Division of labour was created to hero every man’s greatest talents in an efficient and orderly manner. However, these intended effects have backfired and instead, we have become a race of unhappy machines obsessed with output and efficiency. To say we have fallen short of our goal is an understatement.
Division of labour causes segregation in society by promoting direct conflict between individuals. Individuals in brtter regarded streams of specialised occupations look down on their peers in less well regarded job streams. Likewise, those in the less well regarded job streams feel ashamed of their chosen occupation and become defensive about their choice in career. We become individual competitors in a race to achieve those “better” job streams so we can be the most well-regarded in society. This false sense of competition, focusing on individual success, has resulted in “a war of every man against every man” as Hobbes once said. We see our peers no longer as peers but rather as competitors. To worsen things, the idea of the individual has transcended beyond the boundaries of just their company, and has become a way of interacting in society. We fail to see our fellow man as a human but instead, we picture them with a resume attached to their face, listing their job titles.
Additional conflict arises from making the wrong career choices. When we graduate and realise that the degree we have chosen is not the occupation we would like to pursue, we are conflicted within and shunned by our peers. Not going down a specialist path is seen as being ‘lost,’ ‘confused’ or lazy in the eyes of society. This tends to make the individual feel less connected with their peers and more alone when facing career challenges. As a result, we are often punished for making bad career choices. Cross disciplinary movement between fields is discouraged through arbitrary parameters such as testing and obtaining qualifications which are both time consuming and expensive. This makes it harder for the individual to change careers and works to maintain the structure of divided occupations.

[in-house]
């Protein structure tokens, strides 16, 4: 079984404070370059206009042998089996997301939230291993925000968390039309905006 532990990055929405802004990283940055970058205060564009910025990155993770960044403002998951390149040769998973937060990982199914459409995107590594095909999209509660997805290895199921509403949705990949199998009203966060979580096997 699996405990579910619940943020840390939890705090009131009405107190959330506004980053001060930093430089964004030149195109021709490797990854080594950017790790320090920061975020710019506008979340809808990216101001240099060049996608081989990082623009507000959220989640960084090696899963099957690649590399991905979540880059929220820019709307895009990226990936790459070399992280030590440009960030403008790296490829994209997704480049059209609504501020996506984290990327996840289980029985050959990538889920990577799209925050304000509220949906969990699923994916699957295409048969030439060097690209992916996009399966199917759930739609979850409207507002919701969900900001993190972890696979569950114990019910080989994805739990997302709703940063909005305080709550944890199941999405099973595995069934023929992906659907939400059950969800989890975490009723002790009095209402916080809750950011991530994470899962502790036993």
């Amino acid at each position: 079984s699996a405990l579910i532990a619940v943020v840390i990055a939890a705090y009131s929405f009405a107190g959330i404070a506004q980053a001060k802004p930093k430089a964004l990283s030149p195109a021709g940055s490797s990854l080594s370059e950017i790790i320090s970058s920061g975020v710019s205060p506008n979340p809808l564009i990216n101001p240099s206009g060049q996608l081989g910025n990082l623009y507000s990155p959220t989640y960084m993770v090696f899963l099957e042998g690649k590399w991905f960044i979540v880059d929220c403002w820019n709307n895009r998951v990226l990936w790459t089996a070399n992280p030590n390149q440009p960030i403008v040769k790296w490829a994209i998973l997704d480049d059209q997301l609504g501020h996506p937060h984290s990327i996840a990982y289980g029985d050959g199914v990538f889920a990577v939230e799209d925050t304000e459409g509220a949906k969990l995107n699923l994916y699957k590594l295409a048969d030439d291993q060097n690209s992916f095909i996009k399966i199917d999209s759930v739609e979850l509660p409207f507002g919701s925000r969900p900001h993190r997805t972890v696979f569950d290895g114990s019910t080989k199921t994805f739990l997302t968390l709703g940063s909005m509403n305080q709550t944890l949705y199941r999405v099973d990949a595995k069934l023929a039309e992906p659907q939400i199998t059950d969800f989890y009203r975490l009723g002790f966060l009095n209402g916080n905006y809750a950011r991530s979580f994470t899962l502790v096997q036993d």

Despite Abraham Lincoln’s efforts to stress that “all men are equal”, our actions have failed to reflect this ideology. People are left feeling like their choice in occupation defines their class in society.
A good example would be entry into medical school. For professionals seeking to make a career change into medicine, candidates are required to sit an extremely time consuming and expensive assessment exam, which only occurs twice a year in limited locations. As a result of the high costs and the large amount of time required to sit this test, most people do not follow their passions in medicine and instead, they remain within their initial disciplines and become increasingly unhappy and dissatisfied. The idea of a career change later in life is not common and people deem it as “too late”. This segregation in societies ultimately leads to conflict both within ourselves and with other people.
In an attempt to combat worker dissatisfaction, a larger number of jobs have been created to satisfy the individual’s need to have a niche. Despite these efforts, all it has done is create such an abundance of jobs so as to make it confusing to those entering the employment system. There is not enough time in a lifetime to test the various careers out and so we end up settling for a specialty that doesn’t suit us.
We have evolved to become more like machines in the system, devoid of thought, and without passion but with greater output than every before. Ultimately, we choose money and success over passion and a life. We have failed to hero man’s greatest ability which is the capacity to imagine, think and feel compassion.
Division of labour and specialisation was not designed with ill intention. Instead, it was designed to allow the individual freedom to pick exactly their own interest and pursue their dreams. But this dream was not achieved, it has instead created a segregated society, competition and a decreased sense of unity in a new, barbaric age.